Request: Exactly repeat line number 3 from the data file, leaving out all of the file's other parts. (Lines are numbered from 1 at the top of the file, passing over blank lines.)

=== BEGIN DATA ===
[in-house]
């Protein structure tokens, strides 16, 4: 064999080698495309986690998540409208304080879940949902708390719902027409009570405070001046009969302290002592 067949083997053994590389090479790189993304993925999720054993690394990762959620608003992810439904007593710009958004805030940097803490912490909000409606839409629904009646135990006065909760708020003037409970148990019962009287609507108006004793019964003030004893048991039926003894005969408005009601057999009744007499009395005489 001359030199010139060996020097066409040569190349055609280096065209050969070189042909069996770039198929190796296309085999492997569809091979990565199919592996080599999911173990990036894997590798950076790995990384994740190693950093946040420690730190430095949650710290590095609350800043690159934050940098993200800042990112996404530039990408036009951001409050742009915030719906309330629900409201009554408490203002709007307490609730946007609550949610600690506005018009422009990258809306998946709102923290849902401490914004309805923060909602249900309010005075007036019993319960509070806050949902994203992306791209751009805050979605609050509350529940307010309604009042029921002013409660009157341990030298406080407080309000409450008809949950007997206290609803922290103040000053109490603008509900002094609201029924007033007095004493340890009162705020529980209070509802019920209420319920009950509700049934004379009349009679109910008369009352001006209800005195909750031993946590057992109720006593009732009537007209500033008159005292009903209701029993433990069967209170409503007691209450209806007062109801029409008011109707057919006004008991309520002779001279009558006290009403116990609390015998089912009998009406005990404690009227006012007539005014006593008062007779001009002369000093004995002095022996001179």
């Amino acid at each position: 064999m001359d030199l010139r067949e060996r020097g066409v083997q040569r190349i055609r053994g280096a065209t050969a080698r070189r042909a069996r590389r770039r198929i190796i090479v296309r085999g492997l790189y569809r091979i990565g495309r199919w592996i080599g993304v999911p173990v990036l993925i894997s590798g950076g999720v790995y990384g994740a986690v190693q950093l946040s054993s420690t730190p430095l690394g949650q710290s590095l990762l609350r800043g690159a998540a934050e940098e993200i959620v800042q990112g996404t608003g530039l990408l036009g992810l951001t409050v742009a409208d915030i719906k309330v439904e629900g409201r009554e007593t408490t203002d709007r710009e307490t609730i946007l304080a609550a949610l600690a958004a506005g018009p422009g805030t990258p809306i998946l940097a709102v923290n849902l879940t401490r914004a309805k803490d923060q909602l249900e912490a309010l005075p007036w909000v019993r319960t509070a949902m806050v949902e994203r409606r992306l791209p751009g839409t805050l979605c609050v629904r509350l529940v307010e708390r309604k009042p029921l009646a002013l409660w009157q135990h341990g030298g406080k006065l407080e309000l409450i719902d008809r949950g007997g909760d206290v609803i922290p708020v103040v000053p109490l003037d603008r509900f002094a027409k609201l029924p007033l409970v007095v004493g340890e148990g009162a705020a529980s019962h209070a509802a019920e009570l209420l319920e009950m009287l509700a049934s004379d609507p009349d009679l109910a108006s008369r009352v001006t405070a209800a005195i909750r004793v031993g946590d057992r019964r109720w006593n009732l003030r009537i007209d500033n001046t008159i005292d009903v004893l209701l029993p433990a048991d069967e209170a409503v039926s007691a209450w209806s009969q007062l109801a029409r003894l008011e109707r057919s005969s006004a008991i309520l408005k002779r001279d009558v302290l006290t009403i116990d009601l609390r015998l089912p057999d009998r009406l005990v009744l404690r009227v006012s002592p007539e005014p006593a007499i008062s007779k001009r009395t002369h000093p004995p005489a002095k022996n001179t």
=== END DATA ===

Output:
């Amino acid at each position: 064999m001359d030199l010139r067949e060996r020097g066409v083997q040569r190349i055609r053994g280096a065209t050969a080698r070189r042909a069996r590389r770039r198929i190796i090479v296309r085999g492997l790189y569809r091979i990565g495309r199919w592996i080599g993304v999911p173990v990036l993925i894997s590798g950076g999720v790995y990384g994740a986690v190693q950093l946040s054993s420690t730190p430095l690394g949650q710290s590095l990762l609350r800043g690159a998540a934050e940098e993200i959620v800042q990112g996404t608003g530039l990408l036009g992810l951001t409050v742009a409208d915030i719906k309330v439904e629900g409201r009554e007593t408490t203002d709007r710009e307490t609730i946007l304080a609550a949610l600690a958004a506005g018009p422009g805030t990258p809306i998946l940097a709102v923290n849902l879940t401490r914004a309805k803490d923060q909602l249900e912490a309010l005075p007036w909000v019993r319960t509070a949902m806050v949902e994203r409606r992306l791209p751009g839409t805050l979605c609050v629904r509350l529940v307010e708390r309604k009042p029921l009646a002013l409660w009157q135990h341990g030298g406080k006065l407080e309000l409450i719902d008809r949950g007997g909760d206290v609803i922290p708020v103040v000053p109490l003037d603008r509900f002094a027409k609201l029924p007033l409970v007095v004493g340890e148990g009162a705020a529980s019962h209070a509802a019920e009570l209420l319920e009950m009287l509700a049934s004379d609507p009349d009679l109910a108006s008369r009352v001006t405070a209800a005195i909750r004793v031993g946590d057992r019964r109720w006593n009732l003030r009537i007209d500033n001046t008159i005292d009903v004893l209701l029993p433990a048991d069967e209170a409503v039926s007691a209450w209806s009969q007062l109801a029409r003894l008011e109707r057919s005969s006004a008991i309520l408005k002779r001279d009558v302290l006290t009403i116990d009601l609390r015998l089912p057999d009998r009406l005990v009744l404690r009227v006012s002592p007539e005014p006593a007499i008062s007779k001009r009395t002369h000093p004995p005489a002095k022996n001179t």